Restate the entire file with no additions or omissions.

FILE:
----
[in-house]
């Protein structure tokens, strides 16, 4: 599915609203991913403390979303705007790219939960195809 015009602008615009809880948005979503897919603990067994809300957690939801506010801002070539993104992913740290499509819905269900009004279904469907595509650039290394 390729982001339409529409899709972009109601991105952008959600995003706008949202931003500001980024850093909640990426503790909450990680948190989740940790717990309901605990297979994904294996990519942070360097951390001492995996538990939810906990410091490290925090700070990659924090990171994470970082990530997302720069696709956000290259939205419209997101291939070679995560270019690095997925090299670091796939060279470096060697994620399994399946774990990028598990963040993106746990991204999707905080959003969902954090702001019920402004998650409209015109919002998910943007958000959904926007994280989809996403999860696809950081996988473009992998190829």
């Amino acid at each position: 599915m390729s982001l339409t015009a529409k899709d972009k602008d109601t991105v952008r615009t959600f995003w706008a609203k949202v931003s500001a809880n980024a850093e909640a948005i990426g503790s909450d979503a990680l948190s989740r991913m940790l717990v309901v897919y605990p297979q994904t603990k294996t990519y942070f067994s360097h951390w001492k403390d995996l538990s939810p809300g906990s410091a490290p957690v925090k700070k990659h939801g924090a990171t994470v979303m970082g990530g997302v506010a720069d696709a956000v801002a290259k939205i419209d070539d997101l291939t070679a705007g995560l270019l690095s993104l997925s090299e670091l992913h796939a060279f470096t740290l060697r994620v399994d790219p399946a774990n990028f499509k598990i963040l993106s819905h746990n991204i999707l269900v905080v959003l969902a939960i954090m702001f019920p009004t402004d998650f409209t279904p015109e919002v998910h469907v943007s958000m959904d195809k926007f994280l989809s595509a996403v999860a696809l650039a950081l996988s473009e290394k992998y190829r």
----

[in-house]
């Protein structure tokens, strides 16, 4: 599915609203991913403390979303705007790219939960195809 015009602008615009809880948005979503897919603990067994809300957690939801506010801002070539993104992913740290499509819905269900009004279904469907595509650039290394 390729982001339409529409899709972009109601991105952008959600995003706008949202931003500001980024850093909640990426503790909450990680948190989740940790717990309901605990297979994904294996990519942070360097951390001492995996538990939810906990410091490290925090700070990659924090990171994470970082990530997302720069696709956000290259939205419209997101291939070679995560270019690095997925090299670091796939060279470096060697994620399994399946774990990028598990963040993106746990991204999707905080959003969902954090702001019920402004998650409209015109919002998910943007958000959904926007994280989809996403999860696809950081996988473009992998190829």
């Amino acid at each position: 599915m390729s982001l339409t015009a529409k899709d972009k602008d109601t991105v952008r615009t959600f995003w706008a609203k949202v931003s500001a809880n980024a850093e909640a948005i990426g503790s909450d979503a990680l948190s989740r991913m940790l717990v309901v897919y605990p297979q994904t603990k294996t990519y942070f067994s360097h951390w001492k403390d995996l538990s939810p809300g906990s410091a490290p957690v925090k700070k990659h939801g924090a990171t994470v979303m970082g990530g997302v506010a720069d696709a956000v801002a290259k939205i419209d070539d997101l291939t070679a705007g995560l270019l690095s993104l997925s090299e670091l992913h796939a060279f470096t740290l060697r994620v399994d790219p399946a774990n990028f499509k598990i963040l993106s819905h746990n991204i999707l269900v905080v959003l969902a939960i954090m702001f019920p009004t402004d998650f409209t279904p015109e919002v998910h469907v943007s958000m959904d195809k926007f994280l989809s595509a996403v999860a696809l650039a950081l996988s473009e290394k992998y190829r």